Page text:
Being a people-pleaser is one of 12 derailment factors that we talk about in module 5 of the Women Rising program. It’s also one of 5 behaviours that significantly contributes to burnout and unfortunately, it impacts women in particular. This can be attributed to both nature and nurture, as well as the double bind, the research showing that women can be perceived as competent or likeable, but rarely both.
As the name suggests, a people-pleaser wants to please, to be liked, be helpful, and not ruffle any feathers. If you’re a people-pleaser, you don’t want to let anyone down. This often means that you take on too many responsibilities, and struggle to set effective boundaries because you have difficulty saying ‘no’. This creates an excessive workload as well as a lack of time to rest and restore, which means that burnout is on the cards.
When people-pleasing shows up in managers or leaders, they can be overly nurturing with their teams. They want to protect their team at all costs and often it results in them taking on too much and bringing unnecessary stress on themselves. But it’s not only your workload and stress levels that are negatively impacted by people-pleasing. This type of behaviour can also affect the career decisions you make, the things you say in meetings, the roles you put yourself forwards for, the way you interact with your colleagues and the list goes on and on.
Take a Moment Now to Reflect:
- Are you a people-pleaser?
- Does pleasing people in your career impact the decisions you make?
- Does it impact when you will speak up and what you will say when you speak up?
- Do you canvas opinions so you can ensure that when you give your opinion in the meeting you’re not upsetting people and you’re still going to be liked?
- Do you agree to take on work that you may not have enough time or resources to complete because you want to please your coworkers or manager?
- Do you find yourself volunteering or saying yes to doing non-promotable tasks? Things like taking minutes for the meeting, scheduling appointments, helping to organise employee events etc.
- Do you fall into people-pleasing behaviour because you want to avoid conflict?
It can be an exhausting way to work and live. If this sounds like you, we want you to have compassion for yourself and understand that one of the major reasons why people-pleasing impacts women more than men, is because women have been socialised to be kind, agreeable and of service to others. You are not the problem. It is operating within flawed patriarchal systems that has caused women to participate in many of the behaviours that can be detrimental to their own wellbeing and career success.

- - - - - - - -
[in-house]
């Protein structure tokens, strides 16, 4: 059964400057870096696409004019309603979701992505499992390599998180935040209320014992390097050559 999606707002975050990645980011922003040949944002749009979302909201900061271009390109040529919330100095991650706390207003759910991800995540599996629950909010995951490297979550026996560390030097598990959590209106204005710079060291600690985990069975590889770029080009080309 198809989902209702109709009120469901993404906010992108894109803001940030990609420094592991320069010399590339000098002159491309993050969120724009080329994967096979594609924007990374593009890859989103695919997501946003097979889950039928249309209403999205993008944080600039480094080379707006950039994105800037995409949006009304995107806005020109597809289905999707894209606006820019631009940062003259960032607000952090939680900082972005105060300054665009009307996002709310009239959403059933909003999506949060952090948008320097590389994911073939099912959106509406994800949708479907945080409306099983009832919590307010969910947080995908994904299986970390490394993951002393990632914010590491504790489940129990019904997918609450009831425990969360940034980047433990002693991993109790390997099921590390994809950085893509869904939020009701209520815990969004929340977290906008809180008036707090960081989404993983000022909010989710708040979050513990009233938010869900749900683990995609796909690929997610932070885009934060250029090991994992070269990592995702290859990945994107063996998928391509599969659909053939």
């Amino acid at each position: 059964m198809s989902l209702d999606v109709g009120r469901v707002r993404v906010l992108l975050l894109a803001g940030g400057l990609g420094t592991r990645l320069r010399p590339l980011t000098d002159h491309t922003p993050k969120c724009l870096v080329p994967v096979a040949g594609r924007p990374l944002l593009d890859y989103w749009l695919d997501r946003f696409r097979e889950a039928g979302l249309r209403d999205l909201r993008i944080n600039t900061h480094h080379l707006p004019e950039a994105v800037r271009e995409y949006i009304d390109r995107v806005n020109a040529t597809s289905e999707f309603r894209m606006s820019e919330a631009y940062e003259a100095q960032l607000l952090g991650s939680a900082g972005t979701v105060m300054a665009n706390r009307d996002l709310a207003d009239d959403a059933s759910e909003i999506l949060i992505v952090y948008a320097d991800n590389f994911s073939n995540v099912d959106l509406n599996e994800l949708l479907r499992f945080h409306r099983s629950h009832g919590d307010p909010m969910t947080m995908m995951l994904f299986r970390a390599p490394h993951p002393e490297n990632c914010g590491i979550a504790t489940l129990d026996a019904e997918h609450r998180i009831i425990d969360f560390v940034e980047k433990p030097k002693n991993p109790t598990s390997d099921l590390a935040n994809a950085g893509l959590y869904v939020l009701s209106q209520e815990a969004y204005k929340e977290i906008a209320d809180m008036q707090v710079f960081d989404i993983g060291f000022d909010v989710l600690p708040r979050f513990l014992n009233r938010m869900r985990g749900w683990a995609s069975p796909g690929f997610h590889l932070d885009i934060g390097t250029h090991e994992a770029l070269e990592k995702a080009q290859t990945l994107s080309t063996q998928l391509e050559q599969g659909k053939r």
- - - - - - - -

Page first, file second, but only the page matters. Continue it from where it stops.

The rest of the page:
Here are some ideas for ways to manage your people-pleasing so that you can get this behaviour in check and make sure it doesn’t derail your career, or make you miserabe or burnt out in the process.
If you struggle with people-pleasing, it’s important to become aware of the stories you’re telling yourself and the impact they’re having. Take some time to reflect on the following questions:
- What am I afraid will happen if I say no to this request? Is that true?
- What stories am I telling myself about what it means if I say ‘no’? Is that true?
- What would pleasing myself instead of another look like in this scenario?
- What would make it easier to say no to this person or this request?
Often people-pleasing has become such an ingrained behaviour, that we say yes to requests on our time without taking a moment to think about it. Here are some suggestions for what you can say when someone asks you to do something rather than defaulting to ‘yes’ straight away:
- Let me have a look at my priorities and my schedule and get back to you on that tomorrow.
- I don’t have the capacity right now for anything more.
- I can’t help you with that, but you might find this resource helpful.
- I appreciate you asking, but I don’t have space for that.
You might also consider finding a mentor who can help you manage your people-pleasing tendencies. Is there someone in your organisation who sets effective boundaries, manages conflict well, and communicates authentically who could help mentor you in these areas? When there’s a behaviour that you want to change or improve, finding a person who role models the type of behaviour you’d like to emulate and asking for their help and guidance can be a great place to start.